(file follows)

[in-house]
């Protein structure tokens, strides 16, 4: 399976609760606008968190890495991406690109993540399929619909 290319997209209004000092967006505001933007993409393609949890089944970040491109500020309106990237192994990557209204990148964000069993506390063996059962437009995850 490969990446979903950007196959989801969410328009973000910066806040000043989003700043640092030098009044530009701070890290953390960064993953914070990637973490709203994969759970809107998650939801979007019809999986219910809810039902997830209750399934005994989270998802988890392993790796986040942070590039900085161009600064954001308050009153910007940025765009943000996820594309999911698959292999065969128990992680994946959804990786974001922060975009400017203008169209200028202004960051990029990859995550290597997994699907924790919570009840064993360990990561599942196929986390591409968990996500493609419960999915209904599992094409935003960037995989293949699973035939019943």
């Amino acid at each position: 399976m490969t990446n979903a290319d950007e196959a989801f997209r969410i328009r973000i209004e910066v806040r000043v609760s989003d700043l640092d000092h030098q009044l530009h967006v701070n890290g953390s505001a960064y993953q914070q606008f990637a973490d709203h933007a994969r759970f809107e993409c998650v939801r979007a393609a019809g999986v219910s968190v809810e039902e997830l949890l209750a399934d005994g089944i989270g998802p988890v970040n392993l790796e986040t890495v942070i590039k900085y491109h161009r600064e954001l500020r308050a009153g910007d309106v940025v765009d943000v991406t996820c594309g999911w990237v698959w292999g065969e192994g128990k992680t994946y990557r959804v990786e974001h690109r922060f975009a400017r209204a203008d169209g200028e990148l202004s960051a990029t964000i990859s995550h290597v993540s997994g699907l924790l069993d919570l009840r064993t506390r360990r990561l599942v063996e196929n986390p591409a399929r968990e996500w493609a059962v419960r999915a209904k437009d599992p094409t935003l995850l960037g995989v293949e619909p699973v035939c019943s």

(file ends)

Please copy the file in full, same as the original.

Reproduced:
[in-house]
């Protein structure tokens, strides 16, 4: 399976609760606008968190890495991406690109993540399929619909 290319997209209004000092967006505001933007993409393609949890089944970040491109500020309106990237192994990557209204990148964000069993506390063996059962437009995850 490969990446979903950007196959989801969410328009973000910066806040000043989003700043640092030098009044530009701070890290953390960064993953914070990637973490709203994969759970809107998650939801979007019809999986219910809810039902997830209750399934005994989270998802988890392993790796986040942070590039900085161009600064954001308050009153910007940025765009943000996820594309999911698959292999065969128990992680994946959804990786974001922060975009400017203008169209200028202004960051990029990859995550290597997994699907924790919570009840064993360990990561599942196929986390591409968990996500493609419960999915209904599992094409935003960037995989293949699973035939019943």
């Amino acid at each position: 399976m490969t990446n979903a290319d950007e196959a989801f997209r969410i328009r973000i209004e910066v806040r000043v609760s989003d700043l640092d000092h030098q009044l530009h967006v701070n890290g953390s505001a960064y993953q914070q606008f990637a973490d709203h933007a994969r759970f809107e993409c998650v939801r979007a393609a019809g999986v219910s968190v809810e039902e997830l949890l209750a399934d005994g089944i989270g998802p988890v970040n392993l790796e986040t890495v942070i590039k900085y491109h161009r600064e954001l500020r308050a009153g910007d309106v940025v765009d943000v991406t996820c594309g999911w990237v698959w292999g065969e192994g128990k992680t994946y990557r959804v990786e974001h690109r922060f975009a400017r209204a203008d169209g200028e990148l202004s960051a990029t964000i990859s995550h290597v993540s997994g699907l924790l069993d919570l009840r064993t506390r360990r990561l599942v063996e196929n986390p591409a399929r968990e996500w493609a059962v419960r999915a209904k437009d599992p094409t935003l995850l960037g995989v293949e619909p699973v035939c019943s």